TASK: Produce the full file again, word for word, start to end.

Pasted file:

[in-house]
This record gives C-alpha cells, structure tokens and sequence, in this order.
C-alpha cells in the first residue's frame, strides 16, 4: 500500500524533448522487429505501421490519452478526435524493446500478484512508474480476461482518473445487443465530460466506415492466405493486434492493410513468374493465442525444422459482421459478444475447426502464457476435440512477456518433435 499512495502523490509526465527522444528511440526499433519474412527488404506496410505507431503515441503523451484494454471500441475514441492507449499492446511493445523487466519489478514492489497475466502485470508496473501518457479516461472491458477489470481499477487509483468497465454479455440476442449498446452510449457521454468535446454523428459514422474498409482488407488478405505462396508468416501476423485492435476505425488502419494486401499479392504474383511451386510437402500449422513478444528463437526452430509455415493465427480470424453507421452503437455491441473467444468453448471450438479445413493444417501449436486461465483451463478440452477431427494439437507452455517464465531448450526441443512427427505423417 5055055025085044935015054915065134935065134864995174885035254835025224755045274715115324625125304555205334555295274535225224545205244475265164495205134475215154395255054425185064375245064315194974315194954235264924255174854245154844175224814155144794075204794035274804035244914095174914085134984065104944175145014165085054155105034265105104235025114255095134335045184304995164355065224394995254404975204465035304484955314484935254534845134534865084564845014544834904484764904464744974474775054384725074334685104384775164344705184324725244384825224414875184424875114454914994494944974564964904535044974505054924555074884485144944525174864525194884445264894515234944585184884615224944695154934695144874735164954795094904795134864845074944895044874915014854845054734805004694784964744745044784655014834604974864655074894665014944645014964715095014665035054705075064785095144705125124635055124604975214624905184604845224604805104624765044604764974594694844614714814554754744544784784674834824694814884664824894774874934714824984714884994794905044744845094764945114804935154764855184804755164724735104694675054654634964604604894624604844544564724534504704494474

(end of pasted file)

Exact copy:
[in-house]
This record gives C-alpha cells, structure tokens and sequence, in this order.
C-alpha cells in the first residue's frame, strides 16, 4: 500500500524533448522487429505501421490519452478526435524493446500478484512508474480476461482518473445487443465530460466506415492466405493486434492493410513468374493465442525444422459482421459478444475447426502464457476435440512477456518433435 499512495502523490509526465527522444528511440526499433519474412527488404506496410505507431503515441503523451484494454471500441475514441492507449499492446511493445523487466519489478514492489497475466502485470508496473501518457479516461472491458477489470481499477487509483468497465454479455440476442449498446452510449457521454468535446454523428459514422474498409482488407488478405505462396508468416501476423485492435476505425488502419494486401499479392504474383511451386510437402500449422513478444528463437526452430509455415493465427480470424453507421452503437455491441473467444468453448471450438479445413493444417501449436486461465483451463478440452477431427494439437507452455517464465531448450526441443512427427505423417 5055055025085044935015054915065134935065134864995174885035254835025224755045274715115324625125304555205334555295274535225224545205244475265164495205134475215154395255054425185064375245064315194974315194954235264924255174854245154844175224814155144794075204794035274804035244914095174914085134984065104944175145014165085054155105034265105104235025114255095134335045184304995164355065224394995254404975204465035304484955314484935254534845134534865084564845014544834904484764904464744974474775054384725074334685104384775164344705184324725244384825224414875184424875114454914994494944974564964904535044974505054924555074884485144944525174864525194884445264894515234944585184884615224944695154934695144874735164954795094904795134864845074944895044874915014854845054734805004694784964744745044784655014834604974864655074894665014944645014964715095014665035054705075064785095144705125124635055124604975214624905184604845224604805104624765044604764974594694844614714814554754744544784784674834824694814884664824894774874934714824984714884994794905044744845094764945114804935154764855184804755164724735104694675054654634964604604894624604844544564724534504704494474